Western military alliance Nato has formally accused Russia of breaching the 1987 Intermediate-range Nuclear Forces (INF) Treaty, which banned land-based nuclear missiles in Europe.
The US has threatened to withdraw from the treaty because of Russian actions.
The deal banned ground-launched medium-range missiles with a range of 500-5,500km (310-3,400 miles).
“Allies have concluded that Russia has developed and fielded a missile system, the 9M729, which violates the INF Treaty and poses significant risks to Euro-Atlantic security,” the Nato foreign ministers’ statement reads.
“We strongly support the finding of the United States that Russia is in material breach of its obligations under the INF Treaty.
“We call on Russia to return urgently to full and verifiable compliance. It is now up to Russia to preserve the INF Treaty.”
The new medium-range missile that the US – and now Nato – accuse Russian of deploying would enable Russia to launch a nuclear strike at Nato countries at very short notice.
Russia has said little about its new missile other than to deny that it is in breach of the agreement.
Analysts say Russia sees such weapons as a cheaper alternative to conventional forces.
Speaking after the Nato statement was issued, US Secretary of State Mike Pompeo said Russia had 60 days to return to compliance with the treaty, after which time the US would suspend its own compliance.
“During this 60 days we will still not test or produce or deploy any systems, and we’ll see what happens during this 60-day period,” he said.
“We’ve talked to the Russians a great deal. We’re hopeful they’ll change course, but there’s been no indication to date that they have any intention of doing so.”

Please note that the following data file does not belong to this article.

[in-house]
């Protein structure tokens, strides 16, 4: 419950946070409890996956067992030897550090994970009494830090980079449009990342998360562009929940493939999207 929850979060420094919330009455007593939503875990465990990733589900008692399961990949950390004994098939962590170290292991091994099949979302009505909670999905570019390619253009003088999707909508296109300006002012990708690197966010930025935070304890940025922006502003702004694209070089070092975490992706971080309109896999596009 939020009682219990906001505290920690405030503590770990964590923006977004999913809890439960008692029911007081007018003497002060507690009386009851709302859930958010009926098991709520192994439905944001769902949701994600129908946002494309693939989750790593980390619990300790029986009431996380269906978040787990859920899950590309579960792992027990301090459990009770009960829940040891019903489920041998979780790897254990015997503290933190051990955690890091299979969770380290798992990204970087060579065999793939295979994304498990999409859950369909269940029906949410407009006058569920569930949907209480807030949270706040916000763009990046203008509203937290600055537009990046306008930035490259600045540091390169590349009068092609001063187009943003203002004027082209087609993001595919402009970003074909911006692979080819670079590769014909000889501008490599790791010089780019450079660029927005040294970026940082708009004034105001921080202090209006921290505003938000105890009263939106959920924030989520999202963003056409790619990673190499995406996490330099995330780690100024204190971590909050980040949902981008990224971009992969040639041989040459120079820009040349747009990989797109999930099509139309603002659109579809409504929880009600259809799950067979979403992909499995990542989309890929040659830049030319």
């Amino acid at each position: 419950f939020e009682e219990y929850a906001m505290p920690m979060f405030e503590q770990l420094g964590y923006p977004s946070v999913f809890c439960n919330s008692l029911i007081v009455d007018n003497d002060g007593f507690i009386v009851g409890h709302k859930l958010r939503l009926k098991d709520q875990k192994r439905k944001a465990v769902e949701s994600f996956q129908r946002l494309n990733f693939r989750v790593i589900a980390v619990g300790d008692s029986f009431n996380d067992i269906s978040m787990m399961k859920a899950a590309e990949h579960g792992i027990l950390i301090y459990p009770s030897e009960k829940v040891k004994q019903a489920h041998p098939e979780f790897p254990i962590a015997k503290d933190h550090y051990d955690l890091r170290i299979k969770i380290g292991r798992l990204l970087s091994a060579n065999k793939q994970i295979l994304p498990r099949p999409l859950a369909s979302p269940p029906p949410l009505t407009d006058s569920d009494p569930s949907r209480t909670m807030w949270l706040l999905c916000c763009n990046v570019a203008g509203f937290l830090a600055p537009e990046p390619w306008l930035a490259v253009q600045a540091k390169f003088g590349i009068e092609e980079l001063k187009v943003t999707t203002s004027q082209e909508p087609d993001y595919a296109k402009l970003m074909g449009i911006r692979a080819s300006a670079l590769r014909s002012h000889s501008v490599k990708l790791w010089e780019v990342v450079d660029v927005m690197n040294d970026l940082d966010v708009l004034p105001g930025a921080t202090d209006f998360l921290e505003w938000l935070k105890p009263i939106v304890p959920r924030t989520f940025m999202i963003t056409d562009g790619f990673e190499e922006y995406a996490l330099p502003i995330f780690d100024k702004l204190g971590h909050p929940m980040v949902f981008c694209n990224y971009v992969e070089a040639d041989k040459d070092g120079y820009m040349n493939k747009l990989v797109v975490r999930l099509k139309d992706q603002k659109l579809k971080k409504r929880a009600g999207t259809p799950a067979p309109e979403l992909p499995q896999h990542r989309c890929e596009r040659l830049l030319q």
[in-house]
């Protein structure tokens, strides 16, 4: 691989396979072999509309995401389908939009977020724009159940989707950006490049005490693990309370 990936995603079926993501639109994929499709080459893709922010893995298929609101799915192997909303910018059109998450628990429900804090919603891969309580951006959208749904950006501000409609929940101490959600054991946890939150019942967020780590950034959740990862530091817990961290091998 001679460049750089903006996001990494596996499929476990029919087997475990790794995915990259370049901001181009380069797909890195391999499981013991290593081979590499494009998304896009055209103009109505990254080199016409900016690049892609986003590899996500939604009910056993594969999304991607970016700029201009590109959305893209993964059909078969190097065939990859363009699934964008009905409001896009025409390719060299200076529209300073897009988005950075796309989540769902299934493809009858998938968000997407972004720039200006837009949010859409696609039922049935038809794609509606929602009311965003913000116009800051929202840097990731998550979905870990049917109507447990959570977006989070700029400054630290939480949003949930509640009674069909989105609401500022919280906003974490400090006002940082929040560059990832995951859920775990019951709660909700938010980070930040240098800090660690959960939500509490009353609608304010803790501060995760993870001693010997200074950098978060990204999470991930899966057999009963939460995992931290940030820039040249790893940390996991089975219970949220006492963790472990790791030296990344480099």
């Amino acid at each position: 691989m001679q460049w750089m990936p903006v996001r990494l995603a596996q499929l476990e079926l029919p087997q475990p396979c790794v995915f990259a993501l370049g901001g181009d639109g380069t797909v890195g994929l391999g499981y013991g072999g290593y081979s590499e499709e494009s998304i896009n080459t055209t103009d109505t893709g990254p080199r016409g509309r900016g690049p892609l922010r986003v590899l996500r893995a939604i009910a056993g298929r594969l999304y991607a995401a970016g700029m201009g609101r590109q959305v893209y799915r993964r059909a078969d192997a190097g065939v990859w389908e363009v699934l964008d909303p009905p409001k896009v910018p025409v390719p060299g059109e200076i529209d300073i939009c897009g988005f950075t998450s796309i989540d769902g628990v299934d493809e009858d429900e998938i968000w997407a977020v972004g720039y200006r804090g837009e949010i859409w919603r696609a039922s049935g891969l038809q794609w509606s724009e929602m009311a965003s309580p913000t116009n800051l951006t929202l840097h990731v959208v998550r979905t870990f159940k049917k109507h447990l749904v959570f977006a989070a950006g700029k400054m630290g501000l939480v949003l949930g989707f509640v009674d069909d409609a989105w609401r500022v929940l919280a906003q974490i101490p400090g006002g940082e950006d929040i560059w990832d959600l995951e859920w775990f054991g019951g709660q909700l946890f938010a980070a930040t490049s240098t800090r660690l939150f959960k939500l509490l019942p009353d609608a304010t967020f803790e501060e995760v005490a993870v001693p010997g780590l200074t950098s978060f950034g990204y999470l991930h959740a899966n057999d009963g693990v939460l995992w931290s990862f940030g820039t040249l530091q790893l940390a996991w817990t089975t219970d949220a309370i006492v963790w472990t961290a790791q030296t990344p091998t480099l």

‘Enough is enough’
By defence correspondent Jonathan Marcus, at Nato HQ in Brussels
The INF Treaty was a high-point for Cold War arms control in that it abolished a whole category of land-based missiles.
But for several years now the US has been increasingly concerned at what it says are Russian efforts to breach the agreement.
Russia, the Americans claim, has now deployed multiple battalions of new missiles threatening targets in Europe. And they have now decided enough is enough, giving Moscow a clear deadline of 60 days to come back into compliance or the US will itself cease to honour its terms.
Nato allies here share Washington’s concerns and have backed the US position, thankful perhaps that it includes this short grace period during which Russia might change its mind.
But the chances of that are slim. And the fear is that the collapse of the INF agreement could help to unravel the whole system of arms control treaties, which have been so important in maintaining strategic stability.
In 2014, then US President Barack Obama accused Russia of breaching the INF Treaty after it allegedly tested a ground-launched cruise missile.
He reportedly chose not to withdraw from the treaty under pressure from European leaders, who said such a move could restart an arms race.
The last time the US withdrew from a major arms treaty was in 2002, when President George W Bush pulled the US out of the Anti-Ballistic Missile Treaty, which banned weapons designed to counter ballistic nuclear missiles.
His administration’s move to set up a missile shield in Europe alarmed the Kremlin, and was scrapped by the Obama administration in 2009. It was replaced by a modified defence system in 2016.
What is the Intermediate-Range Nuclear Forces (INF) Treaty?
- Signed by the US and the USSR in 1987, the arms control deal banned all nuclear and non-nuclear missiles with short and medium ranges, except sea-launched weapons
- The US had been concerned by the Soviet deployment of the SS-20 missile system and responded by placing Pershing and cruise missiles in Europe – sparking widespread protests
- By 1991, nearly 2,700 missiles had been destroyed
- Both countries were allowed to inspect the other’s installations
- In 2007, Russian President Vladimir Putin declared the treaty no longer served Russia’s interests
- The move came after the US withdrew from the Anti-Ballistic Missile Treaty in 2002